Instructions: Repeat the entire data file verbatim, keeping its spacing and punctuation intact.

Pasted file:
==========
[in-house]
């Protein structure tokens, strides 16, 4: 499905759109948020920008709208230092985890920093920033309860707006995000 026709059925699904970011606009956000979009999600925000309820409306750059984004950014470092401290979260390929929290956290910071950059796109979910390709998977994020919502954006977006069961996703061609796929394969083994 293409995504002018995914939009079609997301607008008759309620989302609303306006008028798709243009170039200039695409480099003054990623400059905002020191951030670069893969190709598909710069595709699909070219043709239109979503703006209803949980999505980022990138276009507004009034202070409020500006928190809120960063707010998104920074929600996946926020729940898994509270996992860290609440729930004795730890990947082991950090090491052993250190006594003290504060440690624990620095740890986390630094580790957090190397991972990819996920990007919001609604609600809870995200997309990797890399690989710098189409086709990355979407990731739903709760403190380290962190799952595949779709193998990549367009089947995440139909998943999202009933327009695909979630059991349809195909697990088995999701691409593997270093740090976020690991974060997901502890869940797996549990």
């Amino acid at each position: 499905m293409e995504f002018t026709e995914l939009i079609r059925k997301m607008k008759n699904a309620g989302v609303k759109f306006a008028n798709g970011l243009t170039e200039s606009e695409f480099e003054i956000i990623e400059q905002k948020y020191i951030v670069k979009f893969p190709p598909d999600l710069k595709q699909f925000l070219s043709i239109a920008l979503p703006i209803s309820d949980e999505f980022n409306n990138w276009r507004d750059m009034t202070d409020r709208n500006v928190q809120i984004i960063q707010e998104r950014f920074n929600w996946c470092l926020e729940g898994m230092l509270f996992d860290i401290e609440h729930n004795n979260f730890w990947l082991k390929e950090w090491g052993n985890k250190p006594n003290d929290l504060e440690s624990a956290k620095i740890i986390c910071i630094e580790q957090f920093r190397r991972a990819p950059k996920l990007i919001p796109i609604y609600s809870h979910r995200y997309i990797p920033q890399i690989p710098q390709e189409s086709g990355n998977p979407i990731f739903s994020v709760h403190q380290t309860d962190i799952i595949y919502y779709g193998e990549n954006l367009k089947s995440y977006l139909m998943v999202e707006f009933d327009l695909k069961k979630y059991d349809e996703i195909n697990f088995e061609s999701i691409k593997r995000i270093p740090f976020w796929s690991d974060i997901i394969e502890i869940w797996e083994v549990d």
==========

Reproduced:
[in-house]
């Protein structure tokens, strides 16, 4: 499905759109948020920008709208230092985890920093920033309860707006995000 026709059925699904970011606009956000979009999600925000309820409306750059984004950014470092401290979260390929929290956290910071950059796109979910390709998977994020919502954006977006069961996703061609796929394969083994 293409995504002018995914939009079609997301607008008759309620989302609303306006008028798709243009170039200039695409480099003054990623400059905002020191951030670069893969190709598909710069595709699909070219043709239109979503703006209803949980999505980022990138276009507004009034202070409020500006928190809120960063707010998104920074929600996946926020729940898994509270996992860290609440729930004795730890990947082991950090090491052993250190006594003290504060440690624990620095740890986390630094580790957090190397991972990819996920990007919001609604609600809870995200997309990797890399690989710098189409086709990355979407990731739903709760403190380290962190799952595949779709193998990549367009089947995440139909998943999202009933327009695909979630059991349809195909697990088995999701691409593997270093740090976020690991974060997901502890869940797996549990």
């Amino acid at each position: 499905m293409e995504f002018t026709e995914l939009i079609r059925k997301m607008k008759n699904a309620g989302v609303k759109f306006a008028n798709g970011l243009t170039e200039s606009e695409f480099e003054i956000i990623e400059q905002k948020y020191i951030v670069k979009f893969p190709p598909d999600l710069k595709q699909f925000l070219s043709i239109a920008l979503p703006i209803s309820d949980e999505f980022n409306n990138w276009r507004d750059m009034t202070d409020r709208n500006v928190q809120i984004i960063q707010e998104r950014f920074n929600w996946c470092l926020e729940g898994m230092l509270f996992d860290i401290e609440h729930n004795n979260f730890w990947l082991k390929e950090w090491g052993n985890k250190p006594n003290d929290l504060e440690s624990a956290k620095i740890i986390c910071i630094e580790q957090f920093r190397r991972a990819p950059k996920l990007i919001p796109i609604y609600s809870h979910r995200y997309i990797p920033q890399i690989p710098q390709e189409s086709g990355n998977p979407i990731f739903s994020v709760h403190q380290t309860d962190i799952i595949y919502y779709g193998e990549n954006l367009k089947s995440y977006l139909m998943v999202e707006f009933d327009l695909k069961k979630y059991d349809e996703i195909n697990f088995e061609s999701i691409k593997r995000i270093p740090f976020w796929s690991d974060i997901i394969e502890i869940w797996e083994v549990d």